Thursday, January 10th, 2008

How IE Mangles The Design Of JavaScript Libraries

Category: Browsers, Dojo, IE

>People like to moan about IE, and often don’t have anything to back it up. “IE sucks” doesn’t count.

Alex Russell, on the other hand, has written about how IE mangles the design of JavaScript libraries such as Dojo. His list both shows us the methods to the madness, informs us on the issues, and hopefully wakes up the powers that be to make sure that this items are fixed in IE 8 :)

Array’s Can’t Be Usefully Subclassed (test case)

Arrays without a working length property are nearly useless, and JScript mangles the design of toolkits as a result.

I think it’s safe to say that both Dojo and jQuery would subclass Array directly to save code, were it a reasonable thing to do.

Where Art Thou Getters/Setters?

Instead of providing the natural property-oriented behavior, it forces class authors to write getSomeProperty/setSomeProperty method pairs on their classes should they want to do anything when values are gotten or set. The resulting code feels a lot more like Java than JavaScript, which is usually a sign that something is horribly wrong in a browser.

I have some hope that we could see getters and setters for JScript in the near future. It won’t matter much, though, unless the JScript team ships their new engine to all IE versions when they release IE 8. Not bloody likely.

Performance

Kudos are in order to the JScript team for fixing their long-b0rken GC heuristic and pushing it out to everyone…but it’s the tip of the iceberg.

Performance is one of those areas where differences in implementations can tightly circumscribe what’s possible despite exacting spec conformance. On this front, JScript’s raw VM-level execution time leaves a lot to be desired, but the true travesties really show up when you hit the DOM for computed style information or try to do anything reasonably complicated that involves string operations.

Across the board, from DOM performance to raw JScript execution speed, IE is a dog, and the odds are good that whatever toolkit you’re using spends a lot of time working around that reality.

Doctype Switching

Instead of giving devs fine-grained layout system control, IE makes it all-or-nothing. The global flag approach backs toolkit developers into doing script-based layout calculations or “just throw it in another div” solutions where we’d really rather not. Both are slow and both may be required since it’s completely impractical to dictate to users which doctype they’ll be using. While any app may be able to be disciplined enough to not care, toolkit developers must work everywhere. Hilarity ensues.

I fear this is going to get even worse with IE8 as the IE team looks to implement some of HTML 5 and hopefully many of CSS 2.1’s clarifications. The sooner they abandon the global switch, the better…but I’ll wager it’s pain they just don’t feel. Building a browser is a very different pursuit from building portable apps to run inside it.

HTC’s Can’t Be Inlined (Even With Hacks)

Modern browsers have built-in widget systems. On IE, it’s HTCs + Viewlink and on Firefox it’s XBL. Even a cursory reading through the docks for both is enough to illuminate the gigantic overlap. Alas, no one is yelling at them to standardize and the result is a terrible mess in which both sub-optimal formats limp along with nearly zero Open Web usage.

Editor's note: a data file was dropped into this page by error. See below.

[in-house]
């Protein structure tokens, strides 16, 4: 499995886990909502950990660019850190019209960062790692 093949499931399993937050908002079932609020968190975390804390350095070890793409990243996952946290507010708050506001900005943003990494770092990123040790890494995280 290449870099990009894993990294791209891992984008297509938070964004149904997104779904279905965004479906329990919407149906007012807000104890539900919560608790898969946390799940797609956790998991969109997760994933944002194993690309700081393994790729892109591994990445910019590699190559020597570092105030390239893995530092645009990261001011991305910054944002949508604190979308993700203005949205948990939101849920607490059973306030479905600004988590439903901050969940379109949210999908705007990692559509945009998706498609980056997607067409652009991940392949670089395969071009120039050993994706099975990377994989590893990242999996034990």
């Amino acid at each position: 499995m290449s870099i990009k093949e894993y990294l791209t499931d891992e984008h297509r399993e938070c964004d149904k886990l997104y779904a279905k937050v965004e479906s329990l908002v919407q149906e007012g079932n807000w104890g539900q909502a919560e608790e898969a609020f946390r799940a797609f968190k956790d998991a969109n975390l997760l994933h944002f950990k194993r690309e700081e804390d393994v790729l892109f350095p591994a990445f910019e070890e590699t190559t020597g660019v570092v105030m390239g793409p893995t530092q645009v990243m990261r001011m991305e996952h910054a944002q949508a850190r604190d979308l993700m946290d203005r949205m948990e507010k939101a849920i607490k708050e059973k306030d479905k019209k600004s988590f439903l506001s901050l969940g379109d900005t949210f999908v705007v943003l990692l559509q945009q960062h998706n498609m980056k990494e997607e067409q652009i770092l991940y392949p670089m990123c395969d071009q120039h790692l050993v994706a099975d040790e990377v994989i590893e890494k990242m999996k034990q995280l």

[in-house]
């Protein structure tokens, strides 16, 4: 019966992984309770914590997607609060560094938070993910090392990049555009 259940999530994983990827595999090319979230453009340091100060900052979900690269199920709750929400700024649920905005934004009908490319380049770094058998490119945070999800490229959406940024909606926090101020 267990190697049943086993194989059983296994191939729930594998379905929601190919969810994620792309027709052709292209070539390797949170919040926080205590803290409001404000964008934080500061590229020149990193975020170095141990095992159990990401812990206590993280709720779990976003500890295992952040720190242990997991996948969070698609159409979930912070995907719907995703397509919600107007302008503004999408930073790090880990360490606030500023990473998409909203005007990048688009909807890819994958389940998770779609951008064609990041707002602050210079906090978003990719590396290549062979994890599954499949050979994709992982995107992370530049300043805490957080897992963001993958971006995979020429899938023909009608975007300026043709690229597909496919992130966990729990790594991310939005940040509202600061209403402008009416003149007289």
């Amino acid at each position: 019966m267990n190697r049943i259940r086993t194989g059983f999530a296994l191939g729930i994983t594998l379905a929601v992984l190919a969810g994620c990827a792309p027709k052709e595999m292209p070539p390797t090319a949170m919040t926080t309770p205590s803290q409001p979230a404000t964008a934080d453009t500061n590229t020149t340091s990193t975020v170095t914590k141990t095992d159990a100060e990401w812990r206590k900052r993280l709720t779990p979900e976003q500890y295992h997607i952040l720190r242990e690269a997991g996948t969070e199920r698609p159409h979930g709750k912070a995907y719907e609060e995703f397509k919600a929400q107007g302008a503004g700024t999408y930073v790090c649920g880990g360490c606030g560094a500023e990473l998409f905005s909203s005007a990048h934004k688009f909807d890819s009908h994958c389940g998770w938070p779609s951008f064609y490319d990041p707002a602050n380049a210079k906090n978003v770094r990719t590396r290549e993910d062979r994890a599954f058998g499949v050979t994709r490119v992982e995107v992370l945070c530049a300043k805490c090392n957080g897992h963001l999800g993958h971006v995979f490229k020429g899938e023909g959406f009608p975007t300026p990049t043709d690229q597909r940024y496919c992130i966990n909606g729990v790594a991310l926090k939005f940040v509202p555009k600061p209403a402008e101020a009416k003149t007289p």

So why do I single out IE for whipping here when XBL is just as lame and similarly b0rken with regards to single-file embedding? Well, on Mozilla, you have a lot more “outs”. I strongly suspect that you can use “data:” urls to generate and evaluate component definitions for FF, which would enable compiling down from a single (more sane) format in the running page environment. IE prevents any such useful code-loading approaches.

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Posted by Dion Almaer at 1:04 pm
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Very good article. I always had reason to hate IE because of it’s DOM implementations alone. If IE became standardized most JS libraries would be able to significantly reduce their weight. That’s something everyone benefits from

Comment by tj111 — January 10, 2008

I’m all for a Firefox plug-in for IE. That would fix it for good.

Comment by Diodeus — January 10, 2008

Let’s not forget IE’s crappy document.createElement implementation.

You cannot assign a name attribute to a node that you create using document.createElement without doing an unholy document.createElement(““).

You also can’t set the “checked” value of a radio button created using DOM methods prior to inserting it into the DOM.

And don’t even think about modifying the DOM before IE is done building it, unless you want an “aborted operation” which results in a completely busted page, i.e. worse than a 404 or 500.

Little maddening things like that is why I tend to yell “IE sucks!” at the top of my lungs at least once a day, and feel completely justified in doing so.

Comment by arapehl — January 10, 2008

Ummm, that was supposed to be document.createElement(<a name=”foo”>)…

Comment by arapehl — January 10, 2008

And let’s not forget the fact that DOM objects in IE doesn’t extend the Object object! That’s why you cannot add methods to, say, the Element object.

Comment by vramdal — January 11, 2008

@rapehl: Unless I’m mistaken, you shouldn’t be making those kinds of calls anyway – it’s non-standard/IE-only at best.
http://developer.mozilla.org/en/docs/DOM:document.createElement

Comment by Schill — January 11, 2008

And definately don’t forget trying to code around it’s horrible memory leaks.

Comment by SiteSmart — January 11, 2008

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